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R v Dick[2022] QCA 59



R v Dick [2022] QCA 59




DICK, Anthony Vivian



CA No 190 of 2021

DC No 406 of 2020


Court of Appeal


Sentence Application


District Court at Townsville – Date of Sentence: 2 October 2020 (Dick SC DCJ)


22 April 2022




18 March 2022


Fraser and Mullins JJA and Boddice J


Leave to appeal be refused.


CRIMINAL LAW – APPEAL AND NEW TRIAL – APPEAL AGAINST SENTENCE – GROUNDS FOR INTERFERENCE – SENTENCE MANIFESTLY EXCESSIVE OR INADEQUATE – where the applicant pleaded guilty to 11 counts of fraud – where the applicant was sentenced to an effective head sentence of eight years imprisonment – where the fraud occurred between 2006 to 2017 – where the applicant was a professional financial advisor – where the total amount of the fraud exceeded $1.1 million – where the applicant made admissions bringing the matter to the attention of authorities – where the applicant submits that consideration of comparable authorities supports the conclusion that the real value of the money involved in the fraud warranted a sentence of six years’ imprisonment – where the real value or inflation adjusted value of money is one consideration for sentence – where other factors include the sophistication of the fraud, the time period, whether the offender occupied a position of trust or authority, and whether any restitution has been provided among other aggravating or mitigating features – where the sentencing judge made no error of principle – whether the sentence was manifestly excessive

R v Elliott [2002] QCA 170, cited

R v Wallace [2015] QCA 62, cited

R v Wheeler and Sorrensen [2002] QCA 223, cited


The applicant appeared on his own behalf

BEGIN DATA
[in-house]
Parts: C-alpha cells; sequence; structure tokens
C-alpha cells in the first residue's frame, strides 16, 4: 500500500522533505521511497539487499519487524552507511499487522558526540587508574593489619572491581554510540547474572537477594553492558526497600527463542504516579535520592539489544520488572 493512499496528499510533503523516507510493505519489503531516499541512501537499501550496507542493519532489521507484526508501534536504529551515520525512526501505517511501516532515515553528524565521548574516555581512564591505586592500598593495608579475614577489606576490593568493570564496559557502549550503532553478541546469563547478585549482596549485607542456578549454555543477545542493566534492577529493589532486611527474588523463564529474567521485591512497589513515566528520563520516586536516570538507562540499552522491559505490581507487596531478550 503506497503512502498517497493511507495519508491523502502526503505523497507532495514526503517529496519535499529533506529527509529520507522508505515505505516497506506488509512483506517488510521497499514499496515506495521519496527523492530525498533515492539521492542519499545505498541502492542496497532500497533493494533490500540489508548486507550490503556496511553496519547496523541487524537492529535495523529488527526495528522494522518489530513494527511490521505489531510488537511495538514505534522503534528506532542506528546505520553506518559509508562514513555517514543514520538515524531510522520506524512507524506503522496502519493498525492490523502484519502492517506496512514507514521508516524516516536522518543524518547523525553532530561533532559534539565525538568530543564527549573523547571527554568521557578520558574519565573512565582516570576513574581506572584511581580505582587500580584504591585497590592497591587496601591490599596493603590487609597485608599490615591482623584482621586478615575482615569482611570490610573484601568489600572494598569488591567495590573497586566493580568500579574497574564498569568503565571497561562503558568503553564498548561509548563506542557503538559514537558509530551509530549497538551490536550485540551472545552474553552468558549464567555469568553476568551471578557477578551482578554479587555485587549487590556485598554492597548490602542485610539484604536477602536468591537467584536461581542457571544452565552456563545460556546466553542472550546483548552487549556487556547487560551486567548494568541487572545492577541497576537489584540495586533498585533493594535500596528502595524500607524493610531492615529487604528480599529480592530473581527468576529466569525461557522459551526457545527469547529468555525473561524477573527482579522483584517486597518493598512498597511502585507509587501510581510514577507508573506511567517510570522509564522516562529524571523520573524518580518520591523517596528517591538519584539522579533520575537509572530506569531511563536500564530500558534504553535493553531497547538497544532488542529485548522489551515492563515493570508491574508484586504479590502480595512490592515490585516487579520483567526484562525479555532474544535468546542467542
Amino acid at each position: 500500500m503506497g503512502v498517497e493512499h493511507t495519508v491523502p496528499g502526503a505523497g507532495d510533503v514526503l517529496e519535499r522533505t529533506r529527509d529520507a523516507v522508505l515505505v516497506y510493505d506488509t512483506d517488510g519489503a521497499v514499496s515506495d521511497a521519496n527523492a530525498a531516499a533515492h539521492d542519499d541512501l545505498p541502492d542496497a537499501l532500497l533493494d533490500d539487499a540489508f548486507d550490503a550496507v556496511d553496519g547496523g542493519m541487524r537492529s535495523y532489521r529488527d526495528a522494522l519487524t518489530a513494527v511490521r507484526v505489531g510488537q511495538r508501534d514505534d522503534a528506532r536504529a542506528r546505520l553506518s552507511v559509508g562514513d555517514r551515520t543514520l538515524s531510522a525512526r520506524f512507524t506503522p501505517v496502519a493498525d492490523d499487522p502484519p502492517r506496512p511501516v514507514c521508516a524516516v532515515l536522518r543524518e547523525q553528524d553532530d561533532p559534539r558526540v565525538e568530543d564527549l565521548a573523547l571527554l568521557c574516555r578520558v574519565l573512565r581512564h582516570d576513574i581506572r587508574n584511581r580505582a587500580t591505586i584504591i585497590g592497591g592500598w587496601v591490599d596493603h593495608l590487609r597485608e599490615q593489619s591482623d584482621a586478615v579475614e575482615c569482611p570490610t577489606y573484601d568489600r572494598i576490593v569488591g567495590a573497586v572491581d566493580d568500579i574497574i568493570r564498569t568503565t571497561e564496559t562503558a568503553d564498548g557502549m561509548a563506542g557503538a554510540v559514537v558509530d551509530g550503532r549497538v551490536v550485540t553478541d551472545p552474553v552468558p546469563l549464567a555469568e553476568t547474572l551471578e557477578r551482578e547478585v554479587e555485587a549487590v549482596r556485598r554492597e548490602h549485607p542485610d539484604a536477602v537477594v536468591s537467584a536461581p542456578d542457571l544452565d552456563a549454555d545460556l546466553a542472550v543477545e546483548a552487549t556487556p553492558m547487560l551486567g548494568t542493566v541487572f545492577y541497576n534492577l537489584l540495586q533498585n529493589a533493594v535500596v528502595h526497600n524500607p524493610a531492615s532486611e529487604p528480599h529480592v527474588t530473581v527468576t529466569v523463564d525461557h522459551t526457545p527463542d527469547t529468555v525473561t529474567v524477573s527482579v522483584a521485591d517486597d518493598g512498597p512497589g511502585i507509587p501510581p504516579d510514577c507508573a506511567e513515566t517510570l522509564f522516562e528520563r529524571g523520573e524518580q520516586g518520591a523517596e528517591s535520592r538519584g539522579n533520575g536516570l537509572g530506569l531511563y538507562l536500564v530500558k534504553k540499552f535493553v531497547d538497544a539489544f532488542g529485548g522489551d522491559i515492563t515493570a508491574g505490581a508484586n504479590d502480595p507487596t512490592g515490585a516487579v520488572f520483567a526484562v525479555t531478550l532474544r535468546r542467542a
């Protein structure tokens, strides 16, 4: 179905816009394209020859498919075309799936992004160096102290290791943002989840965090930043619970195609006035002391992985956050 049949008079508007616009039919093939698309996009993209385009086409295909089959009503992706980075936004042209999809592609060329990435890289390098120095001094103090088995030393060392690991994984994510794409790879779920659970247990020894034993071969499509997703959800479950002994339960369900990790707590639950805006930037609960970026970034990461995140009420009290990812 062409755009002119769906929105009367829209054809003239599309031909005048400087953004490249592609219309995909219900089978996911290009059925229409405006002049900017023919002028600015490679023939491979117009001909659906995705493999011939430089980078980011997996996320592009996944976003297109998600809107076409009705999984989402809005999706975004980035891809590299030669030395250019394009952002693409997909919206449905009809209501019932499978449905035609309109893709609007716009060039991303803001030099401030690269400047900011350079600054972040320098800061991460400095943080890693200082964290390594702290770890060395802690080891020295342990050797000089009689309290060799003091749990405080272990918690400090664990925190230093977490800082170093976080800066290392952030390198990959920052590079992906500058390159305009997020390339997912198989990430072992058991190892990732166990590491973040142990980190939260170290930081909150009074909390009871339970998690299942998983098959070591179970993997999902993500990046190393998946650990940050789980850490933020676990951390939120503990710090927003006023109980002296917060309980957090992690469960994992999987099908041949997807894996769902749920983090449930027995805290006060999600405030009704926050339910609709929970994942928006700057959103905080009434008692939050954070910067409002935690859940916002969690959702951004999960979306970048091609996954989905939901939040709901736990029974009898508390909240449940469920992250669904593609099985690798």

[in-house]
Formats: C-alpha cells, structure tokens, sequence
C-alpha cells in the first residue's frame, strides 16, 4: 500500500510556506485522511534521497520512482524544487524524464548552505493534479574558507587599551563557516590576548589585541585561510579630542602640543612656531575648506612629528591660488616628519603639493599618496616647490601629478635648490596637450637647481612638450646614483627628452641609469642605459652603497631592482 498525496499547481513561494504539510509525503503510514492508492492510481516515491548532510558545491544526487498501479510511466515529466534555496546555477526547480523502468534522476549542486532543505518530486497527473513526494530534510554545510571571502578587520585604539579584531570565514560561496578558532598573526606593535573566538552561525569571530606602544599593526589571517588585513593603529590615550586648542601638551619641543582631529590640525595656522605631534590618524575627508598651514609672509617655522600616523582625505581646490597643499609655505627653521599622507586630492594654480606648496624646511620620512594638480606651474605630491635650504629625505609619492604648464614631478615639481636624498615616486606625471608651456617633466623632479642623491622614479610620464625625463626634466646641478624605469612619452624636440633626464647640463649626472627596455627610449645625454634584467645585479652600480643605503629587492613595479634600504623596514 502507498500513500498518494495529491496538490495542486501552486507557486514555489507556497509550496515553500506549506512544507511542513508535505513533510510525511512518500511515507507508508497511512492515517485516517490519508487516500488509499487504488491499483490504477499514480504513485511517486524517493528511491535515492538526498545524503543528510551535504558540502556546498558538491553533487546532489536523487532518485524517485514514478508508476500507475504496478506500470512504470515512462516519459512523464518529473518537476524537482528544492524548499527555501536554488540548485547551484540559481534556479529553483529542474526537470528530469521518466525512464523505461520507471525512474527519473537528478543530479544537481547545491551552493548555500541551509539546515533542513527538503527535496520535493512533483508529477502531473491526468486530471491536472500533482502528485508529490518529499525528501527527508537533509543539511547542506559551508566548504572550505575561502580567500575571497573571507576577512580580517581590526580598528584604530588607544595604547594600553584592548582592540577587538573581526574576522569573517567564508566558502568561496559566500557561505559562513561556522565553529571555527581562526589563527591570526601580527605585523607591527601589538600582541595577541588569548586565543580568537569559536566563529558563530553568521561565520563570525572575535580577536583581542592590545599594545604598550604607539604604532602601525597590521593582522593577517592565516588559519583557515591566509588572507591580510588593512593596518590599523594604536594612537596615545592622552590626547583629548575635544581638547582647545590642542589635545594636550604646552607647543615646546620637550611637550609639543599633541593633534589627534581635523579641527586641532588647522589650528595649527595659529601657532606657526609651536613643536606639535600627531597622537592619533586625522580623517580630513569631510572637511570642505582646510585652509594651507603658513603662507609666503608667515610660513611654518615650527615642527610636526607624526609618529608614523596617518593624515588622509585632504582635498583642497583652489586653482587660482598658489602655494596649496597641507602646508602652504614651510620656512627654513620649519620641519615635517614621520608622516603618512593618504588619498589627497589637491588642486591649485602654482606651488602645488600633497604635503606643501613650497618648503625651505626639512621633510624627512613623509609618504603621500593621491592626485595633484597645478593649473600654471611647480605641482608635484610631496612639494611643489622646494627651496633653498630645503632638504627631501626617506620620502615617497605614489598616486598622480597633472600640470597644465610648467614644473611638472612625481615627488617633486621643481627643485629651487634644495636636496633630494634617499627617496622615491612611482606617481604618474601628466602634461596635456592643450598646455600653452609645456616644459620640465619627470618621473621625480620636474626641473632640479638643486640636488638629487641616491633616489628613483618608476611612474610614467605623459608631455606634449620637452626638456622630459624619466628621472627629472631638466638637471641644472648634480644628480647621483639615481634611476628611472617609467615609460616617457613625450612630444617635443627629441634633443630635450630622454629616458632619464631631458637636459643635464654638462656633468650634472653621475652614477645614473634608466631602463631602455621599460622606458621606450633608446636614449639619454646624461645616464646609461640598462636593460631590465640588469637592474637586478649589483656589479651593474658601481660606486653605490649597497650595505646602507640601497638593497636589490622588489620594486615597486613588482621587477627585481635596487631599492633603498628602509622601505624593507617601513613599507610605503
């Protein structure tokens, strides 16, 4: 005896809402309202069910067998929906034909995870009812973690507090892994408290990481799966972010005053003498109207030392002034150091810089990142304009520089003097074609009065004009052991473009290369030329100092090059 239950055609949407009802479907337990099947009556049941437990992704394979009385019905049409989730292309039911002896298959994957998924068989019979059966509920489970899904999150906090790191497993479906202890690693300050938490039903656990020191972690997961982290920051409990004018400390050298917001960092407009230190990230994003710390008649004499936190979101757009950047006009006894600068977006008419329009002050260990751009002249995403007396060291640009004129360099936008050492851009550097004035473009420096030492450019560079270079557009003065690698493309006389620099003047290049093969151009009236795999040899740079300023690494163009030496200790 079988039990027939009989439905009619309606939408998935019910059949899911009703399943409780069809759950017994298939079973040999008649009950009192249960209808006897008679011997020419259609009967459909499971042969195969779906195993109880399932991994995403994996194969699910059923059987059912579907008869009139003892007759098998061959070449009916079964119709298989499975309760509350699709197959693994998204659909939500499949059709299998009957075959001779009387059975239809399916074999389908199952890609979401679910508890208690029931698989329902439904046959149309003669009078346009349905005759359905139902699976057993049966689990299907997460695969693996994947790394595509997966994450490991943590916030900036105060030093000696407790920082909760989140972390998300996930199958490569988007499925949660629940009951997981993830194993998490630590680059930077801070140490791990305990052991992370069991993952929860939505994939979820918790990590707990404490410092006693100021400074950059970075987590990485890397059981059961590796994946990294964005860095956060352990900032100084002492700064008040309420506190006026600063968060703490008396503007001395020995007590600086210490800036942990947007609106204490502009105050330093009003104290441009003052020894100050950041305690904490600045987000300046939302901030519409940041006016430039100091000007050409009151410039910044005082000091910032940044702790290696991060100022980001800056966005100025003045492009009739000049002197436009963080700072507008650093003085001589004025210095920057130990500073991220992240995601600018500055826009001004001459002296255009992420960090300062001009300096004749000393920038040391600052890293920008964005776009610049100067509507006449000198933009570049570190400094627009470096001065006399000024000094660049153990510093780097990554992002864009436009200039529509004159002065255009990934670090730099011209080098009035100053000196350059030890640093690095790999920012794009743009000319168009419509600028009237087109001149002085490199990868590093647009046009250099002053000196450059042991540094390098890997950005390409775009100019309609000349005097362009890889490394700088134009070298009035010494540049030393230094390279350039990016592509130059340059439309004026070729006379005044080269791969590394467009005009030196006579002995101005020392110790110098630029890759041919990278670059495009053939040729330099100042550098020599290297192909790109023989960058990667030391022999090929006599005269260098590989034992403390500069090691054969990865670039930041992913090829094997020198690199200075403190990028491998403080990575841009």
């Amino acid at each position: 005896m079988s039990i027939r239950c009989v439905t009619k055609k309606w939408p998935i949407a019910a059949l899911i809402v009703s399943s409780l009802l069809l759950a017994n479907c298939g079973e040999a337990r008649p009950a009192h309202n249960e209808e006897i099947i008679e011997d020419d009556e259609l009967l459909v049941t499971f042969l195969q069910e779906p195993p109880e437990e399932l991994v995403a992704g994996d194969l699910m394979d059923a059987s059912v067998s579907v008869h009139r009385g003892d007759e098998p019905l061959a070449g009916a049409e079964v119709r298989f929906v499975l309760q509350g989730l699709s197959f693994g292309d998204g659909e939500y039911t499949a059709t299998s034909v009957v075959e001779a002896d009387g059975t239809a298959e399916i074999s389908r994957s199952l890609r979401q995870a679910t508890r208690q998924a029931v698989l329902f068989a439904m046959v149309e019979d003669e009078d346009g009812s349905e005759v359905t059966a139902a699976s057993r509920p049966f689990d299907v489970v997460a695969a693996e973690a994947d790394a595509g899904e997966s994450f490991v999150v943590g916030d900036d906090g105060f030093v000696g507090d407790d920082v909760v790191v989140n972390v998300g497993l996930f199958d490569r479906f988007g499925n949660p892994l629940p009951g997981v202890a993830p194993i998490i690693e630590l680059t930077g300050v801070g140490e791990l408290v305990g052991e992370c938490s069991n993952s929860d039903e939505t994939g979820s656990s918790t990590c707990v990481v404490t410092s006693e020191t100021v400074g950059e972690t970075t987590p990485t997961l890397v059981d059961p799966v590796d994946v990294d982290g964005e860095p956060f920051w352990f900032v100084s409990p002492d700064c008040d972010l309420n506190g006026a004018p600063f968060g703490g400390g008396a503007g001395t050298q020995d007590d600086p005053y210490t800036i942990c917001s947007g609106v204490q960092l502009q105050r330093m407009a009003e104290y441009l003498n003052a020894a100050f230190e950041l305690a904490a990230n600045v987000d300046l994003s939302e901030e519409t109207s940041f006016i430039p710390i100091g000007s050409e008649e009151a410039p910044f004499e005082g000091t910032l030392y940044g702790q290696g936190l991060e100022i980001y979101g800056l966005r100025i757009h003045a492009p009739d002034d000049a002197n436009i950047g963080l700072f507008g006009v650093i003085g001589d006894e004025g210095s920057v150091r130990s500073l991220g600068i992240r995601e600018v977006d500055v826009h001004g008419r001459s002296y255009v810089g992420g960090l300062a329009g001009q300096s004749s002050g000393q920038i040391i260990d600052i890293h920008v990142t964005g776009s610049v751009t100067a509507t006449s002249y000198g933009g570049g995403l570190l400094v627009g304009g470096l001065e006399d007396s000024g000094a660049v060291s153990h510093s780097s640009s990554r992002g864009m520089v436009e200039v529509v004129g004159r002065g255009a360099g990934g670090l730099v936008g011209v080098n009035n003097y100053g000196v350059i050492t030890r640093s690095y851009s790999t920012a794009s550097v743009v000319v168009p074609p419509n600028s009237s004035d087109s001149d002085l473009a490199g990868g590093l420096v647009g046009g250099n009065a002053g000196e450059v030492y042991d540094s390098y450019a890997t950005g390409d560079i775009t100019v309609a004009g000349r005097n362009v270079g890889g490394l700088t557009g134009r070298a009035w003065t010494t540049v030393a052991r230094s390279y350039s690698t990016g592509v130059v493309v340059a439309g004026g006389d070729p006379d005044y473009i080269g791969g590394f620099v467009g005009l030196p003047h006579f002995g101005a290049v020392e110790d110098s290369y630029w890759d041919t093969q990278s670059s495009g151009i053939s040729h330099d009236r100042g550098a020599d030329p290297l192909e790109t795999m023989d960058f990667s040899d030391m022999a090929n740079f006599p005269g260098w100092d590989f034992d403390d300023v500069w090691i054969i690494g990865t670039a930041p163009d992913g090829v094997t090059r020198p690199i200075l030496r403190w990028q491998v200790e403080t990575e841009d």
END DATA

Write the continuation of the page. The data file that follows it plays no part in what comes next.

B J Power QC for the respondent


The applicant appeared on his own behalf

Director of Public Prosecutions (Commonwealth) for the respondent

  1. [1]
    FRASER JA:  I agree with the reasons for judgment of Boddice J and the orders proposed by his Honour.
  2. [2]
    MULLINS JA:  I agree with Boddice J.
  3. [3]
    BODDICE J:  The applicant pleaded guilty to seven counts of fraud (dishonest application of property of another value of $30,000 or more), three counts of fraud (dishonest application of property of another subject to a trust, direction or condition) and one count of fraud (dishonest application of property of another value of/over $5,000).
  4. [4]
    On 2 October 2020, the applicant was sentenced to an effective head sentence of eight years’ imprisonment.  Parole eligibility was fixed at 1 June 2023.
  5. [5]
    The applicant seeks leave to appeal his sentence.  Should leave to appeal be granted, the applicant relies on one ground of appeal, that the sentence was manifestly excessive.


  1. [6]
    The applicant was born on 5 April 1965.  The offences were committed between 2006 and 2017, when the applicant was aged between 40 and 52.
  2. [7]
    The applicant’s offending involved 12 complainants.  The applicant was a professional financial advisor.  The complainants were members of his client base, who relied upon his professional advice.  The funds were obtained largely from superannuation or retirement savings.
  3. [8]
    The total amount of the fraud exceeded $1.1 million.  That money was used by the applicant for his own benefit, including to purchase personal property for his own use.  There was no restitution.
  4. [9]
    The offending came to the attention of authorities when the applicant made admissions to the financial agency of which he was an authorised representative.


  1. [10]